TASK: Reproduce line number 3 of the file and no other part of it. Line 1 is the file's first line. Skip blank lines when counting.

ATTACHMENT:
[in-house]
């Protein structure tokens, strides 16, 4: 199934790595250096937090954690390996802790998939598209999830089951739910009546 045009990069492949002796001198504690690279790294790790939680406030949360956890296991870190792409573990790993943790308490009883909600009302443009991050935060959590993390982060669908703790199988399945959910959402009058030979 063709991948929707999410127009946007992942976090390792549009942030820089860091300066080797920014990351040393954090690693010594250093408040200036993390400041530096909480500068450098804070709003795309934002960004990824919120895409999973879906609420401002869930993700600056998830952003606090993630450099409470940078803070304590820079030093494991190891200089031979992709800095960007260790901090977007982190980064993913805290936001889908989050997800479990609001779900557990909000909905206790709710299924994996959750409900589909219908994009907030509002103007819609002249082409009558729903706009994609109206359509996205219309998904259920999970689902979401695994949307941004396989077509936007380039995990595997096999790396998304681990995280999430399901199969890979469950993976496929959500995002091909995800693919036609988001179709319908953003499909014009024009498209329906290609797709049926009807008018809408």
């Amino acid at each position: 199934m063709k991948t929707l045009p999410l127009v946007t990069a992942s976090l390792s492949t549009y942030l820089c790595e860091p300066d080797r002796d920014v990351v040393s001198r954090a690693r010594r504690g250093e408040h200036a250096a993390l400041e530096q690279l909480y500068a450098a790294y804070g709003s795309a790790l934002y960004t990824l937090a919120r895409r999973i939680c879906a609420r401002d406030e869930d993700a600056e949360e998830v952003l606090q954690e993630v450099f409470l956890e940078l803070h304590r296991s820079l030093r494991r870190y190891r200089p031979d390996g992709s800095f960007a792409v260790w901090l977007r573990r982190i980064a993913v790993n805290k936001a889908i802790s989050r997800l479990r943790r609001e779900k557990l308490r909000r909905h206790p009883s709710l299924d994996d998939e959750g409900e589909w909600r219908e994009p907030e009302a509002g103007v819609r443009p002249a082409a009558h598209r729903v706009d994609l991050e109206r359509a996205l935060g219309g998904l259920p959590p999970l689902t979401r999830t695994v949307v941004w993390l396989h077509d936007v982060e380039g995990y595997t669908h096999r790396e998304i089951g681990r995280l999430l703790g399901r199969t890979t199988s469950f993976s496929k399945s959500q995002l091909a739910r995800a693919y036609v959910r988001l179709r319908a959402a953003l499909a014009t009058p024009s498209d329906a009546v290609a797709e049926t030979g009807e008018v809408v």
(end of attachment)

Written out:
């Amino acid at each position: 199934m063709k991948t929707l045009p999410l127009v946007t990069a992942s976090l390792s492949t549009y942030l820089c790595e860091p300066d080797r002796d920014v990351v040393s001198r954090a690693r010594r504690g250093e408040h200036a250096a993390l400041e530096q690279l909480y500068a450098a790294y804070g709003s795309a790790l934002y960004t990824l937090a919120r895409r999973i939680c879906a609420r401002d406030e869930d993700a600056e949360e998830v952003l606090q954690e993630v450099f409470l956890e940078l803070h304590r296991s820079l030093r494991r870190y190891r200089p031979d390996g992709s800095f960007a792409v260790w901090l977007r573990r982190i980064a993913v790993n805290k936001a889908i802790s989050r997800l479990r943790r609001e779900k557990l308490r909000r909905h206790p009883s709710l299924d994996d998939e959750g409900e589909w909600r219908e994009p907030e009302a509002g103007v819609r443009p002249a082409a009558h598209r729903v706009d994609l991050e109206r359509a996205l935060g219309g998904l259920p959590p999970l689902t979401r999830t695994v949307v941004w993390l396989h077509d936007v982060e380039g995990y595997t669908h096999r790396e998304i089951g681990r995280l999430l703790g399901r199969t890979t199988s469950f993976s496929k399945s959500q995002l091909a739910r995800a693919y036609v959910r988001l179709r319908a959402a953003l499909a014009t009058p024009s498209d329906a009546v290609a797709e049926t030979g009807e008018v809408v």